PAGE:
Tron just can’t seem to help itself from paying people to use its blockchain. Its latest move is to incentivize users to transition away from the widely used stablecoin (USDT) created by Tether for use on the Bitcoin network, and towards Tether’s Tron-based version (TRC-based USDT,) on the Tron network, by offering a whooping 20% interest rate.

In a press release today, Justin Sun, Tron’s founder, spoke about his latest ploy: Tron is “offering some amazing early incentives, totalling the equivalent of $20 million (USD), to get existing USDT holders to transition to TRC-based USDT.” Sun added that the USDT-TRON will “greatly enhance TRON network’s liquidity.”

But why should we believe what Sun says? His platform has a long history of throwing money around in its quest to onboard more users. This latest ploy comes just shortly after it offered large incentives for Ethereum developers to jump ship and switch teams. It also comes just a couple weeks after Sun announced his plans to give away $20 million, and to reward one lucky person with a brand new Tesla. But are all these incentives and rewards truly the result of Sun’s unbridled generosity and are they worth having in the first place?

Earlier this month, Tron announced a partnership with the British Virgin Islands-based Tether, in order to introduce USDT to the Tron blockchain—it’s a partnership that many see as a match made in heaven, as both platforms have had their fair share of controversy.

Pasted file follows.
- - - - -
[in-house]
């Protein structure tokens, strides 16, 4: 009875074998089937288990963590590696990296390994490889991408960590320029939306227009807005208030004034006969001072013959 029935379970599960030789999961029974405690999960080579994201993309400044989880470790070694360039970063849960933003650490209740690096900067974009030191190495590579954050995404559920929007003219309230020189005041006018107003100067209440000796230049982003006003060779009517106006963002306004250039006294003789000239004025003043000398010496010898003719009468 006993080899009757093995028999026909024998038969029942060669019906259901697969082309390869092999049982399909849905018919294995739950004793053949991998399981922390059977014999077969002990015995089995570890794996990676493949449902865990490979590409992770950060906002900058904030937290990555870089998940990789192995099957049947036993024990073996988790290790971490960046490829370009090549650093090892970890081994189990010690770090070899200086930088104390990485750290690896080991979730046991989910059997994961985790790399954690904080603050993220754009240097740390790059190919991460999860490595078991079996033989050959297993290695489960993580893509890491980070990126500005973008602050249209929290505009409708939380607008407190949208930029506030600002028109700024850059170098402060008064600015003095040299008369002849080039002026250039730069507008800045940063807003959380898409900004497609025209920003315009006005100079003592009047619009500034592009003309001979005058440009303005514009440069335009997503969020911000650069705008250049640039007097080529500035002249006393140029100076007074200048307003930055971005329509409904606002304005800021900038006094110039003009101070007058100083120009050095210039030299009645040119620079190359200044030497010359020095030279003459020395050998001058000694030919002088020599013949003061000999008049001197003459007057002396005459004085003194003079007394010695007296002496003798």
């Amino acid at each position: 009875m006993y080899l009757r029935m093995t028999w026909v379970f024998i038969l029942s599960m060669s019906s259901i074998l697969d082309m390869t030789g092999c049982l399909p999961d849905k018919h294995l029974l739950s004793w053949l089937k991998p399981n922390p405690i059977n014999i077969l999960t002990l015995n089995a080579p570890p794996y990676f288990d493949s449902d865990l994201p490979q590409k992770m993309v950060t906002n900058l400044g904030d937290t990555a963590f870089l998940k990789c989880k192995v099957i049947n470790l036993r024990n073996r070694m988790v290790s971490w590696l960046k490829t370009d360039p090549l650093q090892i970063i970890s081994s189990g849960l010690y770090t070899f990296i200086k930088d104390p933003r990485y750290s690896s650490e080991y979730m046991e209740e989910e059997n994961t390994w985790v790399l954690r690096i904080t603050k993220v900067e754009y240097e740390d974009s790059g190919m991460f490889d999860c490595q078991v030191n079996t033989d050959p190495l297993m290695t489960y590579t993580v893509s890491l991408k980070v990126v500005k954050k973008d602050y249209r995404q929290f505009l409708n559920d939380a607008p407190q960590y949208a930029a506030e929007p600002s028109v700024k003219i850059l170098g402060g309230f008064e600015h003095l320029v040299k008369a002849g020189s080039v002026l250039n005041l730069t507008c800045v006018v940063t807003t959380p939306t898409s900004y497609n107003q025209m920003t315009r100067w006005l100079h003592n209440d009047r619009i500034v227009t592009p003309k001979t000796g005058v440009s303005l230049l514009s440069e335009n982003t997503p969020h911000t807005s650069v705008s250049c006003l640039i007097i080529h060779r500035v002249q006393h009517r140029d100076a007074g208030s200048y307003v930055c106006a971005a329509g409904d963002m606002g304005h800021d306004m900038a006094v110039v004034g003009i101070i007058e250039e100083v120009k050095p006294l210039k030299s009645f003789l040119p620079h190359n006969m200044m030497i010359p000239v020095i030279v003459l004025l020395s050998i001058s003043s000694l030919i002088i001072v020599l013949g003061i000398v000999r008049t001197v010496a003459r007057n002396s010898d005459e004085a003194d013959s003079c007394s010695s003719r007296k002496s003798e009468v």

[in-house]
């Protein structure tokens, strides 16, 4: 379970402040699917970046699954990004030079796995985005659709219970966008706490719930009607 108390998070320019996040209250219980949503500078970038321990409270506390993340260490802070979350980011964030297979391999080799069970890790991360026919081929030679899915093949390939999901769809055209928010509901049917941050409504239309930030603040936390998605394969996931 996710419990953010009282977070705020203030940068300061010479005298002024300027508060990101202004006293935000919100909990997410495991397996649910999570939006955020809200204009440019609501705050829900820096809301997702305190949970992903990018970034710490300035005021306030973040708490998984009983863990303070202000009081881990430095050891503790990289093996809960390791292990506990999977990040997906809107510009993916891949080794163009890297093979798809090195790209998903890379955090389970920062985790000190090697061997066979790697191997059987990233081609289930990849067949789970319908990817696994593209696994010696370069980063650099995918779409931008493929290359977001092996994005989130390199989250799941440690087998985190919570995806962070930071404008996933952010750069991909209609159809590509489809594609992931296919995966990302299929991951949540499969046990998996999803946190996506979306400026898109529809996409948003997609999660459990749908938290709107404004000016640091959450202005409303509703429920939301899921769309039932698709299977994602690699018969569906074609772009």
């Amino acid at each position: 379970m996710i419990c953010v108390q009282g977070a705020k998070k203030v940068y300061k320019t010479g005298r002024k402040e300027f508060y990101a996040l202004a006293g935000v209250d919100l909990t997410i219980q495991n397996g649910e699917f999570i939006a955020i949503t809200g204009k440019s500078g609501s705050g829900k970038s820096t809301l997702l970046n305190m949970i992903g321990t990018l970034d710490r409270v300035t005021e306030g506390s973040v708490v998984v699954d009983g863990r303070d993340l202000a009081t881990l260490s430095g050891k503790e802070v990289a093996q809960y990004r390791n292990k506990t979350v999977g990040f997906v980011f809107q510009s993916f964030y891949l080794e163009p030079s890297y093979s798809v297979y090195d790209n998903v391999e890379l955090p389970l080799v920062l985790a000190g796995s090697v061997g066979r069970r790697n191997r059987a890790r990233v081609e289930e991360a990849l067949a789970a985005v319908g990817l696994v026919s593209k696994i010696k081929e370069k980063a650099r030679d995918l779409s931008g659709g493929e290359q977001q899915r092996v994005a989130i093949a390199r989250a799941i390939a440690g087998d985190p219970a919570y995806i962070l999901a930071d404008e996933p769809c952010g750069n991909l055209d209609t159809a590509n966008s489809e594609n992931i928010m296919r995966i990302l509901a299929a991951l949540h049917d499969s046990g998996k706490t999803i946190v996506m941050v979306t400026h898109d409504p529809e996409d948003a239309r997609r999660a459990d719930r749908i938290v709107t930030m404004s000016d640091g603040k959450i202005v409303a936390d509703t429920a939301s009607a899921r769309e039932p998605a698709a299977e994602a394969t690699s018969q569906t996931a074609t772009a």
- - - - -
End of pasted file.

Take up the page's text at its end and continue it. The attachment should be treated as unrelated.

To encourage users to convert to the new USDT-TRON, Tron is providing an alluring 20% interest rate to anyone who converts on the Huobi or OKEx exchange between April 30 and the end of May. After that, the interest rate will gradually decrease on a weekly basis through the end of June.

The use of such incentive mechanisms has brought Tron significant numbers of users, investors and developers, propelling it to 10th place in the largest cryptocurrencies by market cap. But could the platform have succeeded on its own merits?

The blockchain only had one app, Tronbet, with any significant volume, before it began offering developers massive incentives. Now, according to Dapp Review, Tron’s transaction volume is surging. On March 16, it had more than five times the volume of both Ethereum and EOS.

Although that’s impressive, the incentives Tron has offered developers, through programs like Tron Accelerator, may have played a huge role in this growth. We’d go so far as to suggest that it’s unclear whether anyone would actually use the blockchain if it weren’t for Sun’s inventiveness on the incentive front.

Compared to competing blockchain platforms like Digibyte, Tron’s approach appears grandiose. Digibyte launched with no marketing fund, no massive ICO fundraising, yet it is simultaneously advancing its platform and growing a large community base via a grassroots movement. When platforms like Digibyte seem adept at growing organically, it makes one wonder what is truly driving Tron’s success.

Could Tron’s incessant need to throw money around be a sign of confidence, or a dire warning of growing desperation?